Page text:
Cybersecurity In Digital Healthcare

Over the past half-century, health networks have had hundreds of millions of records stored within them. Patients’ personal information, medical history, and what kind of treatments and prescriptions they received. And in today's healthcare system nearly thousands more pieces of information are being added to these files every day. In part because everything done from a medical standpoint today is recorded, anything from your height and age to your last phone call with your physician. And with this growing number of digital healthcare data, the risk of cybercrime has never been higher.

Today we are seeing the highest number of cybercrime-related incidents in the healthcare sector than ever before. And the number of cybercrimes will only continue to grow over the next decade unless health networks improve upon their cybersecurity and secure the information the networks hold.

According to Dr. Daniele Giansanti, there are two reasons health networks are optimal targets for cybercrime. The first is that the defenses are relatively weak, to break these defenses all it takes is a misplaced USB stick or a simple login. The second reason is that the data the healthcare networks hold is very rich and valuable. These records not only include your entire medical history but also personal information such as addresses, health insurance, and even messages between you and your doctor. These records could be used to steal one's identity, blackmail, mistreat and countless other things.

In recent years there have been several malware attacks on both hospitals and independent physician offices. For example, in the spring of 2021, Ireland’s Department of Health was infected by a Conti ransomware attack. This attack caused a nationwide shutdown of Ireland’s IT systems. And prior to that, multiple hospitals in France fell prey to an RYUK attack which caused the transfer of patients to other facilities, resulting in confusion and chaos. And in some cases, digital health care networks can be hacked by using relatively simple tactics, such as phishing emails and or fake messages. Hackers will use these tactics in order to gain access to these networks and eventually take control of the system and the private data within.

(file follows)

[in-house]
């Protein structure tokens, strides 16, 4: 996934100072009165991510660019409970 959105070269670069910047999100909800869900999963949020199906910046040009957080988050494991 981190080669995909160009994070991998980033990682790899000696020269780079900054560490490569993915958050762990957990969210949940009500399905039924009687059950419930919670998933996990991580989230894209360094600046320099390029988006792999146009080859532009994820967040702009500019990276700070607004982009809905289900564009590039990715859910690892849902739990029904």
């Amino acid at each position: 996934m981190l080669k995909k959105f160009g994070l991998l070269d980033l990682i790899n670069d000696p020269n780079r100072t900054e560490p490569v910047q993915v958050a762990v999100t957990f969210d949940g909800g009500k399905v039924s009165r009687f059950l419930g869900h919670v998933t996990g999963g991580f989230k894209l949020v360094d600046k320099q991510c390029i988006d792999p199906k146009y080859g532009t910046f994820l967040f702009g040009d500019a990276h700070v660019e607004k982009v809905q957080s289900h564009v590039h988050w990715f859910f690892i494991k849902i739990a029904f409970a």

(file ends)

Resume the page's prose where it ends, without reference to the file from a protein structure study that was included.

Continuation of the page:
Despite these obvious reasons that healthcare networks should be updated and professionally protected, no real effort has been made. While many private institutions have state-of-the-art cybersecurity software many hospitals and physician offices do not. Ill-funded IT departments will not be able to combat the rising number of hackers and cyber-terrorists in the coming years unless they are given more resources and funding.

And since the start of the pandemic, these digital technologies have proven irreplaceable to the healthcare industry as a whole because of the solutions it provides and their ability to improve the outcomes for patients. Every day more and more IoT devices are being added to the network and with more devices within the network that means more ways devices are open to attack. Companies and their patients become more vulnerable to targeted online attacks every time a new IoT device is put into circulation. This risk can be combated by an increase in cybersecurity around digital healthcare.

At the end of the day, cybersecurity is arguably the most important part of patient safety. If the system is hacked the patient could have all of their private records leak or have the prescription or treatment changed causing serious consequences.

According to a report done by Global Market insights, it is predicted the cybersecurity market will surpass 27 billion euros by 2027.

How much do you think will be allocated to digital healthcare?